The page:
Spector examines the activity over the summer and comes away with one conclusion: “Same as it ever was, same as it ever was...” I have to agree. I hope revenues rise so that these deals don’t look foolish, but I’m not so sure. Sometimes I wonder if GM’s learned anything. If you are still confused about the cap and how injuries relates to it, Tom Benjamin has a good post on the matter.

Can you believe Peter Bondra is a hot name in the free agent market? Either can Chris at Hockey Country.

Jon from Sharkspage posts about a four team rookie tournament going on out west. You can buy tickets if you are in San Jose.

And finally we have David from the Ice Block posting about OLN. I like his blog but he is going to get ribbed here (in a very joking way), for sending in this post just twenty five minutes before the deadline.

Whew, was that fun. I would love to do that again sometime down the road. If there are any problems with the post, just drop me a note in the comments.

Wednesday, August 31, 2005

Great Hull Quote

From TSN/The Arizona Republic:

Hull, who has played 18 seasons in the NHL, said that while he admired former St. Louis linemate Wayne Gretzky for trying coaching, he was not one of the people who reportedly tried to convince Gretzky not to try coaching.

"I've only told Wayne Gretzky not to do one thing, and he didn't listen to me so I would never tell him not to do anything again," Hull said to the Republic.

"I told him not to come to St. Louis from Los Angeles and that (Blues coach Mike) Keenan was an idiot. He said (Keenan) wouldn't be an idiot once he got there. I said, 'He'll never change.'

"I was right."


Carnival Reminder

Submissions for Carnival of the NHL #7 are due by Noon EST Thursday. All submissions go to worldcusa (at) aol (dot) com.

Tuesday, August 30, 2005

Emrick Going to OLN

The New York Post reported a few days ago that Mike "Doc" Emrick is going to be doing the play-by-play for OLN games. OLN is also in talks with John Davidson to do the color along side him. Doc is a solid announcer and JD is the best color man in the business. If this ends up being the team, hockey fans will be very happy.

Saturday, August 27, 2005

Going on Vacation

I'm leaving for vacation tomorrow morning and will be back Thursday night. There will be some posting while I'm gone, but it will obviously be light, maybe one post a day. The deadline to submit posts for the Carnival is Thursday at Noon. Please e-mail your entries to worldcusa (at) aol (dot) com.

Friday, August 26, 2005

Carnival #7 Details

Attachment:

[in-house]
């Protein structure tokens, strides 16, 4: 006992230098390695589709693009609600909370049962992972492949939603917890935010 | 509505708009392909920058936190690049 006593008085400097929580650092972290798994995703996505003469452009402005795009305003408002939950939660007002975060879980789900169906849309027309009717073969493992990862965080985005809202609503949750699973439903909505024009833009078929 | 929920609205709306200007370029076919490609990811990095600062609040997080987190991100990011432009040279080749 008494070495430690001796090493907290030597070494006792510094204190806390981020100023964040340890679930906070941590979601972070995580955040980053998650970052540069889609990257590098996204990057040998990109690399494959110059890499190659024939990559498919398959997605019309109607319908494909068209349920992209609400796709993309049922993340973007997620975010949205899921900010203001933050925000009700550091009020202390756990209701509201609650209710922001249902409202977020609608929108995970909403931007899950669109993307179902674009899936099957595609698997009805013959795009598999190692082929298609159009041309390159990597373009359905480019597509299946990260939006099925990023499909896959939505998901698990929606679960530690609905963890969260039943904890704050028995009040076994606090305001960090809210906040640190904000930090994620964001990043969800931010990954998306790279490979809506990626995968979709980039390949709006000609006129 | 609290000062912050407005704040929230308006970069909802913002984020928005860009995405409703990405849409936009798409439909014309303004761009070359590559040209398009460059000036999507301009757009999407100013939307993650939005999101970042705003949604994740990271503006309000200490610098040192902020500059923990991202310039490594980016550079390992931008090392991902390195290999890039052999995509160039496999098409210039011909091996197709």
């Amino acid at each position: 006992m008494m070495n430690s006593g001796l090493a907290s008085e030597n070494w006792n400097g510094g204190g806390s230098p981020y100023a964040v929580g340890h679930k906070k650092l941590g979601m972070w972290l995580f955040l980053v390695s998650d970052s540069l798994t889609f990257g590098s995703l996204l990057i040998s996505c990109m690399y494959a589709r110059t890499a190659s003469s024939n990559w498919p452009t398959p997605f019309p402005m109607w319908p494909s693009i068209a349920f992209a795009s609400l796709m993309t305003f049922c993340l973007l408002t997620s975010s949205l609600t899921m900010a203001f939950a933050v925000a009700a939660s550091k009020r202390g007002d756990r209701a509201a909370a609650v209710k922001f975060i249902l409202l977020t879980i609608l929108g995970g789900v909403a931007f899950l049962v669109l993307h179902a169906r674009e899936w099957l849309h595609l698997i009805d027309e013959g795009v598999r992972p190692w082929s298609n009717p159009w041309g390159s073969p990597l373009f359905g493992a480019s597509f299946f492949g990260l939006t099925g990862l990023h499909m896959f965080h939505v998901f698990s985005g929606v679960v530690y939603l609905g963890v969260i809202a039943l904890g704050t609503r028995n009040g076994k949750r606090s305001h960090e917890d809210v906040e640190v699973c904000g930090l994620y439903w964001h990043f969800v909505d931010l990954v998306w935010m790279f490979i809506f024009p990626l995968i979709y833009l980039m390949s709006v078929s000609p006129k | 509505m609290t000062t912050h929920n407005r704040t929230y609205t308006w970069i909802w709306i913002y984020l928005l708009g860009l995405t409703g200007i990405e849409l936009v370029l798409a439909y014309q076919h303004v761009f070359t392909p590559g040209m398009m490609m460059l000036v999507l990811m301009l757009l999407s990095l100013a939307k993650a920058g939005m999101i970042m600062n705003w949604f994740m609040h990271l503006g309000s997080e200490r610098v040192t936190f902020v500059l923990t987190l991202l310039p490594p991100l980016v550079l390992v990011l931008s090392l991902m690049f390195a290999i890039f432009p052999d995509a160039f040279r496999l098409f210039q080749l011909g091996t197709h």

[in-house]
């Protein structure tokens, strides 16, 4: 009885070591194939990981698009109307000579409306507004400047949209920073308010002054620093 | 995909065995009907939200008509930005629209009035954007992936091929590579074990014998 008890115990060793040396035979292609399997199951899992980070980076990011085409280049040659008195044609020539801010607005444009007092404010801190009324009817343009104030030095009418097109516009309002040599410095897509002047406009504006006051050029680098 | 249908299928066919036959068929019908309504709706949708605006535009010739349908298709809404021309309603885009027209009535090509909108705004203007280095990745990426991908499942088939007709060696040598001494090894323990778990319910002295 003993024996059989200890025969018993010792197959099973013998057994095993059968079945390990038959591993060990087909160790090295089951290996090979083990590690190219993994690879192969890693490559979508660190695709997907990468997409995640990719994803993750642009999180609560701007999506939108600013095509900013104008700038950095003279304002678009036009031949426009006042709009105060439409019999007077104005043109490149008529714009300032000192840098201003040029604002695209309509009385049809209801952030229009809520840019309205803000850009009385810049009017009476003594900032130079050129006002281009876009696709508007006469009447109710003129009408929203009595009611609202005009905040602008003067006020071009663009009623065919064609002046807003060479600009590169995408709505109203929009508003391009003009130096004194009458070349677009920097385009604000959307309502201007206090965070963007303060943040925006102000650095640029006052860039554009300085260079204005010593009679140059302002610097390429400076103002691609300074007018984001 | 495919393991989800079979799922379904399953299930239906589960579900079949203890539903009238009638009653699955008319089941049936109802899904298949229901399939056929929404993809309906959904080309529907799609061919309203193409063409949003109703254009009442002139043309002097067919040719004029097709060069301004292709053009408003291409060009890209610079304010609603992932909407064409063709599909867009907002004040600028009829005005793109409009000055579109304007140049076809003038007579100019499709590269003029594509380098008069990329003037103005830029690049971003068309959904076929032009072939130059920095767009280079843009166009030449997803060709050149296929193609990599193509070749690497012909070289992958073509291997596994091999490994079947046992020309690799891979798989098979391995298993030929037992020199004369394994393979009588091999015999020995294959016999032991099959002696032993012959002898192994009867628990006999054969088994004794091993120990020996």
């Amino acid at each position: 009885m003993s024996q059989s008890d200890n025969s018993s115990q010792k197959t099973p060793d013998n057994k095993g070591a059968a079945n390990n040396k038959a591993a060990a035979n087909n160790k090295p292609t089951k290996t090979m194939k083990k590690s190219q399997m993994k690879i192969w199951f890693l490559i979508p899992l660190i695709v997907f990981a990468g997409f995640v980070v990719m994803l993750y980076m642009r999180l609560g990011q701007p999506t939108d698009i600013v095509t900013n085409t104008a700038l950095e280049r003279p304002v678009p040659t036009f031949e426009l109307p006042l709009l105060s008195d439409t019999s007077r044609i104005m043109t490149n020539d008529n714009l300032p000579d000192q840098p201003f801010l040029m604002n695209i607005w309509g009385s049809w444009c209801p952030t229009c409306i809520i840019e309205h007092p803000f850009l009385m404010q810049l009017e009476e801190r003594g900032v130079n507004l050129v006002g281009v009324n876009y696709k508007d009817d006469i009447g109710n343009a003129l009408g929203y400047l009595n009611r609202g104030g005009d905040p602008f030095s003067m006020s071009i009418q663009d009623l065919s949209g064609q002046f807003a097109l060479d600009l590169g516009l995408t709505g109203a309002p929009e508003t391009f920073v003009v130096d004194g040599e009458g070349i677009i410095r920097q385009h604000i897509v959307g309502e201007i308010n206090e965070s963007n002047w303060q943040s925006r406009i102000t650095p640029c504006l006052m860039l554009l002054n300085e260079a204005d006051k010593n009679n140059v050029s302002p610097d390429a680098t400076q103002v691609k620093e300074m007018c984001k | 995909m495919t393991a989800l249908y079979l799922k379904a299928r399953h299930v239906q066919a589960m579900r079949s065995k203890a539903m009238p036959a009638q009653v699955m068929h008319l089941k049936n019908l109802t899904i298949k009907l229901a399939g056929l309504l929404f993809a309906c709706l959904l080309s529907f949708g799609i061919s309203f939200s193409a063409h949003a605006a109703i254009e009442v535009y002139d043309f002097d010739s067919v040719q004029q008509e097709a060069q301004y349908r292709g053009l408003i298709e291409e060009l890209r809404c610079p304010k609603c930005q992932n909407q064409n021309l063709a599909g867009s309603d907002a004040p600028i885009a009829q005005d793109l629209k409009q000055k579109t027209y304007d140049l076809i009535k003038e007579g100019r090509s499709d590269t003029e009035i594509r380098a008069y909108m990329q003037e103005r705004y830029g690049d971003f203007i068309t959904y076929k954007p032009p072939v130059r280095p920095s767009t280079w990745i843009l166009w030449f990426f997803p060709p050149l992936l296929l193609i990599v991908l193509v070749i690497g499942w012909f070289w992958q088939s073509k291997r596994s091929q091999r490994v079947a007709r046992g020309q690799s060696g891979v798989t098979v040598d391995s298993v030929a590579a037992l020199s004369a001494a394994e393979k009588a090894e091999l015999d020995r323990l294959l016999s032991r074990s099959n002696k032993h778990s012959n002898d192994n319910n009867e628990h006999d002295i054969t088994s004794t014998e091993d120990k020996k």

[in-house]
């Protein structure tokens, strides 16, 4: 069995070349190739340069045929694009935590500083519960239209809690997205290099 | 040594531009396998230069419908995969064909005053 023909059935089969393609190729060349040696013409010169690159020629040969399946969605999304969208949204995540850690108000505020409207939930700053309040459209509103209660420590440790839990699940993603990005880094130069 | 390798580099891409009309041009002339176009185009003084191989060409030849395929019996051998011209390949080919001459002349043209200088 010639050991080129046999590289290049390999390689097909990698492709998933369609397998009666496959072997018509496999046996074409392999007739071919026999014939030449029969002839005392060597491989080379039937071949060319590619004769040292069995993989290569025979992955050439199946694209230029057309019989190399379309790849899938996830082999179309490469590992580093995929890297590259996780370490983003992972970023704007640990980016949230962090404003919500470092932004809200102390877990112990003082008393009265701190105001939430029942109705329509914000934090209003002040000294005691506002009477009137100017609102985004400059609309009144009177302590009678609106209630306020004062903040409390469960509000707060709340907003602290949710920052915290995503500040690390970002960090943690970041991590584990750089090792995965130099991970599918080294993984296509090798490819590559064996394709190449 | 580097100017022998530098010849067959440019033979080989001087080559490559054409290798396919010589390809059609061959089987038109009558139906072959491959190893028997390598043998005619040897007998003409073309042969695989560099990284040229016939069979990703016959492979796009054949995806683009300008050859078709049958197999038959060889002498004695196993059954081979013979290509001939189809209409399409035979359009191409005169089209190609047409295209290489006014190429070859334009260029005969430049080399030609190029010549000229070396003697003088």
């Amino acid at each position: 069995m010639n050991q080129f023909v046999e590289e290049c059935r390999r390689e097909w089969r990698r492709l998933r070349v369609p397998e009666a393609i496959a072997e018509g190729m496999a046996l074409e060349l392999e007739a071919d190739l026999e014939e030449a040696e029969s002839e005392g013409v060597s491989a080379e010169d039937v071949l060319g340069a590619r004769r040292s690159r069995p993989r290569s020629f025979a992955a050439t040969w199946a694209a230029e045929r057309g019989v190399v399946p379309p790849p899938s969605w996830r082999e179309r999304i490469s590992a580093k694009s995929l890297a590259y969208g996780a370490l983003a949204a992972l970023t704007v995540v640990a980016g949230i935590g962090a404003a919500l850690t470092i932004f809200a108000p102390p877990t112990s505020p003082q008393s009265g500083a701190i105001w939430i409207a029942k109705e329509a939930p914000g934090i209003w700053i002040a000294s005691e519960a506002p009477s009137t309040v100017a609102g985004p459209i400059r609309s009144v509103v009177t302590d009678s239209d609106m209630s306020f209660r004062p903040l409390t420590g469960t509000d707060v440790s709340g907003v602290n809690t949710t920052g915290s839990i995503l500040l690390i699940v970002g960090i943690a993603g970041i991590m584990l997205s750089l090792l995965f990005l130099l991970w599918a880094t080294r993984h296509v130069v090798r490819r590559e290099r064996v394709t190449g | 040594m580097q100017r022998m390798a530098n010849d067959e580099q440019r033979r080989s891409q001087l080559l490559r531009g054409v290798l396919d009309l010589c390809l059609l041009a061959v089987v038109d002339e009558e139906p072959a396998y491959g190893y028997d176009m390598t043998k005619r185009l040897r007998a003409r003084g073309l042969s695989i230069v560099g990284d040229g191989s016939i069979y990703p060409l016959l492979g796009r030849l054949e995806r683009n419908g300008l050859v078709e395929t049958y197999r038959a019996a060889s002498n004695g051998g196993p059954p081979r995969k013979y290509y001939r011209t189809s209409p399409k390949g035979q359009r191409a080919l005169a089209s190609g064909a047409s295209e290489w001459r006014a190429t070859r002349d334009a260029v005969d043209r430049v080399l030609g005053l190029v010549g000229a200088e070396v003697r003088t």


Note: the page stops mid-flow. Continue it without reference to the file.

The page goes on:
Just a reminder: Carnival of the NHL #7 will be posted Thursday, September 1st (or in the early hours of September 2nd). Please have all your posts in by Noon EST on September 1st so I can work on the Carnival as I fly back from Seattle. (I'm leaving for Seattle on Sunday. Go Mariners!) Please send the links to worldcusa (at) aol (dot) com.

Lemieux's Salary

A friend and I were talking about a hockey subject this last week and then I saw it on a message board so I thought my readers must be thinking the same thing: If you are Mario Lemieux, what do you pay yourself? Under the old system, it did not matter at all. You could pay yourself $5 million and re-invest some or most of that in the team. But in a cap environment, salary means a lot. The Pens are not going to bust the cap, but what they spend matters for revenue sharing.

The revenue sharing is complicated (I don't completely understand it) but there are two "batches" of revenue sharing. If a club spends more than average on player salaries, they are not eligible for the second batch. So you see why Lemieux's salary can be so important. If the Pens are $500,000 away from the average, and he just pays himself $450,000, then they can get revenue sharing. If they are $2 million away, he can pay himself $1.9 million.

We also have to look at if it's even fair for a player to hold front office positions. Why can't the Flyers just have Forsberg buy 2% of the team at a very discounted price, and then have him accept less money? (which is basically what is going on with Lemieux, except he owns a lot of the team) There has to be a provision in the CBA that stops teams from giving front-office positions or small slices of ownership to players. Lemieux bought the team pre-CBA, so it will not affect his ownership, but it is still something that needs to be addressed.

Someone on a message board mentioned Lemieux should get a special arbitration hearing to determine his salary. I think this is a great idea. Mario Lemieux is one of the best players of all-time and owns his team. If the Pens were at $33 million, only gave Lemieux $450,000, and then brought in a big time player to fill the rest of the cap space, there would be outrage. Lemieux is a several million dollar player, and his ownership should not allow the Pens to lowball him for revenue sharing purposes. Lemieux needs to earn a fair wage, so that the Pens payroll is actually their payroll.